Rifle casing, need help identifying the headstamp

Found this on an archaeological excavation in Africa, trying to get an idea of where to look to narrow down the year/manufacturer. My googling leads me to believe it may be from Germany ca. 1877… does this seem correct?

Diameter at the top of the casing is about 11-12mm, if that matters…

Any help is appreciated! =)

Most likely a German 11.15x60R Mauser cartridge by Koenigliche Munitionsfabrik, Danzig. Feb. 1877

Most likely used by the Boers in their Mauser rifles of the day…

Where did you find it?

Found in an archaeological excavation of a rockshelter in eastern Africa. Of course none of us archaeologists have any idea about ammunition, but if it IS from the late 1800’s then it’s quite significant to our site.

How would I go about finding out if it is indeed from Danzig 1877, or is it as close as we can get to say it’s most likely from there…

And thank you for your help! =)


Well it is a cartridge case for the german single shot military rifle M/1871. The uppemost of the geman colonial colored troops, the Askaris where armed with this rifle.
The case was made in Danzig Arsenal February 1877. It is an 11,15mm x 60 R case. Kaliber 11,15mm, case length 60mm and the cartridge has a solid rim at the casehead, so the bolt could safely catch it and pull it
out to the back and eject.
Eastern Africa saw a lot of shooting and fighting. It was a german colony
and in WW.1 the war was fought in the colonies,too. So it is quite common to find these cases even today in that area.

Scharfe Patrone M/71 Kal 11mm ( 11x60R).

The use of “11.15” is incorrect, as that is the groove diameter/Bullet diameter…The Rifle is “Kal.11mm”" ( Official German Military designation.).
“11.15” and occasioanlly “11.2” is a Commercial (Civilian )designation.

Now, where exactly was it found? Whilst the M71 cartridge was on generaL issue to the native Troops of the German African Colonies
(“Askari” is a Swahili/Arabic word meaning simply “Soldier” and does not specify any particular type of "soldier ( under Colonial Administration) , but it usually refers to a well-drilled and trained native force, with a proper (German) command structure, Native soldiers and NCOs (Schiumbaschi, etc) with German (White) officers. Mostly the enlistees were Muslims ( Coastal natives) and wore the Red Fez, typical of Turkish (Muslim) soldiers.

The Cartridge was also available from Trading Houses, for Non-military users ( Colonists, Police, Administrators, etc) and the firms of A.Kind (Hamburg)–AKAH, and ALFA supplied large amounts of this cartridge and (surplus) Rifles in this calibre.

Depending on where and when it was used, the ( particular) cartridge could have a “African Connection” of over 30 years ( from 1878 to about 1918).

A single cartridge case, without collateral Archeological finds, narrowing down time and place significance, has little importance.

The Context of the find and the area’s history are all important in defining the importance of this cartridge case find.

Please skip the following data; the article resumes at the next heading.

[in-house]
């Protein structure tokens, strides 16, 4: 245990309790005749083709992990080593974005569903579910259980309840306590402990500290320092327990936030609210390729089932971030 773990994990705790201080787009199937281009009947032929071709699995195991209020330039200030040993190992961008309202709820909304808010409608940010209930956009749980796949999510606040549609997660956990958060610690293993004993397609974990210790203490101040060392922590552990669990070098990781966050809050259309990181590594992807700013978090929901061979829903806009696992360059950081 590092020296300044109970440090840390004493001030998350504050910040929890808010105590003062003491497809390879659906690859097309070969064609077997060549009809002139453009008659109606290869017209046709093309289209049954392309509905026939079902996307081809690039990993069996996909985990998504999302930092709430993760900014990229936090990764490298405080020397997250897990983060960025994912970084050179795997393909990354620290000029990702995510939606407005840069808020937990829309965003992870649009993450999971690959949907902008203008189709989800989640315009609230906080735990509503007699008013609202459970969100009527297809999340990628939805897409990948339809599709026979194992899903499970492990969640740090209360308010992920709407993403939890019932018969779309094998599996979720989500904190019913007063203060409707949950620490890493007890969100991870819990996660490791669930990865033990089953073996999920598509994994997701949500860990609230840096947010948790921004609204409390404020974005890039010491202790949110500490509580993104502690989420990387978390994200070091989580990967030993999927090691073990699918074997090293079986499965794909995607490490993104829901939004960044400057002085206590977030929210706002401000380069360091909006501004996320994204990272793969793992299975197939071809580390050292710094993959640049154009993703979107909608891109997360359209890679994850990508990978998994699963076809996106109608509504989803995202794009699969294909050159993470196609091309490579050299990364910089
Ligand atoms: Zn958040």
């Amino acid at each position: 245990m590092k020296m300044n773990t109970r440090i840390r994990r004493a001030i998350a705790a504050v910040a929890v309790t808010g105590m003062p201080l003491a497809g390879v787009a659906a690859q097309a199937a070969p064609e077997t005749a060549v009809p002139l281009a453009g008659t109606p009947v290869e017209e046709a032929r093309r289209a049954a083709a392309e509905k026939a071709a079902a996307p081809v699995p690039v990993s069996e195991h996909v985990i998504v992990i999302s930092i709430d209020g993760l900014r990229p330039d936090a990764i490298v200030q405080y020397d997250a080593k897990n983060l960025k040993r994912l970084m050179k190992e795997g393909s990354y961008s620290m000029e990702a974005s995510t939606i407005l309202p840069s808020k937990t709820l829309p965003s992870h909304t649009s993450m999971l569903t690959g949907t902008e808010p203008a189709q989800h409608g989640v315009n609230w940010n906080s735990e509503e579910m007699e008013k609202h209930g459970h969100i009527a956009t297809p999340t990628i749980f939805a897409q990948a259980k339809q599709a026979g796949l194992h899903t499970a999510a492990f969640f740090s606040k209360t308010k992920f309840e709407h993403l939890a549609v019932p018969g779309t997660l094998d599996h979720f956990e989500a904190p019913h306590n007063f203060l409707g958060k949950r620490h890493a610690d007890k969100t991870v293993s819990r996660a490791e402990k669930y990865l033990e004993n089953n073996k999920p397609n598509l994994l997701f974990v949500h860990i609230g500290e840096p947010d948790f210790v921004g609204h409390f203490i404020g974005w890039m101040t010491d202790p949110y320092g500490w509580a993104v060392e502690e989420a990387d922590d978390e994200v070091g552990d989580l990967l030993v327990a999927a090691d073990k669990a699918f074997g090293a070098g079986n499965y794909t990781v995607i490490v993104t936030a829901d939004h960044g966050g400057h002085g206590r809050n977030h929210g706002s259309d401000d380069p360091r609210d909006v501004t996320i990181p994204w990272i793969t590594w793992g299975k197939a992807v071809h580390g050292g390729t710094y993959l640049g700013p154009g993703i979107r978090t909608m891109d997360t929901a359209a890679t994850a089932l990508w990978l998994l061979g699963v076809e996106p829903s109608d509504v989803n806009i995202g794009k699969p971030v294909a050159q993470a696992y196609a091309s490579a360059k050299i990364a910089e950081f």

In anycase, a well preserved example.

Doc AV
AV Ballistics.
Brisbane Australia.

Thank you all for adding unparalleled expertise and value to the IAA Forum…you make us all look good!

Pepper Burruss
IAA President

Our site is in the southern highlands of Tanzania, and has everything from modern to Middle Stone Age (300,000+ years ago) artifacts. The rockshelter is locally known as the “last stand” of Chief Mkwawa, the 19th century leader of the Wahehe. He supposedly hid out from the German army in that rockshelter for several years, before killing his servant and then himself to avoid being captured in 1898. This is the only artifact of this type we have found over several fieldseasons.

The focus of our project, and all our specialists, is Stone Age archaeology… so this casing doesn’t mean much to our research perse. However it could be VERY significant for the local people, and for expanding our project, if we could demonstrate that this was likely deposited between 1877 and 1900.

The two small circles stamped below the D and above the star indicate that this cartridge case was reloaded twice in the German service after its February 1877 manufacture. The caliber designation 11.15 x 60R is the correct German commercial designation for this cartridge. It is not, as Doc says, a military usage. Jack

[quote=“Pepper”]Thank you all for adding unparalleled expertise and value to the IAA Forum…you make us all look good!

Pepper Burruss
IAA President[/quote]

Indeed! This is an incredible wealth of knowledge your forum users have!

I was wondering what those little circles were… thank you!

The trouble with cartridge cases and artifacts is that they may have been overlaid onto the site later. But you have a conflict and the time frame fits so I would say you have a match. In those days cartridge cases were gathered up and returned routinely so don’t expect to find too many but a metal detector search of the area is not going break the budget.

That I would say is your next task, and look also to the caves. The cases may have gone but the bullets will be there and perhaps more easily found. A metal detector search would be a good project for the junior members of your team to undertake.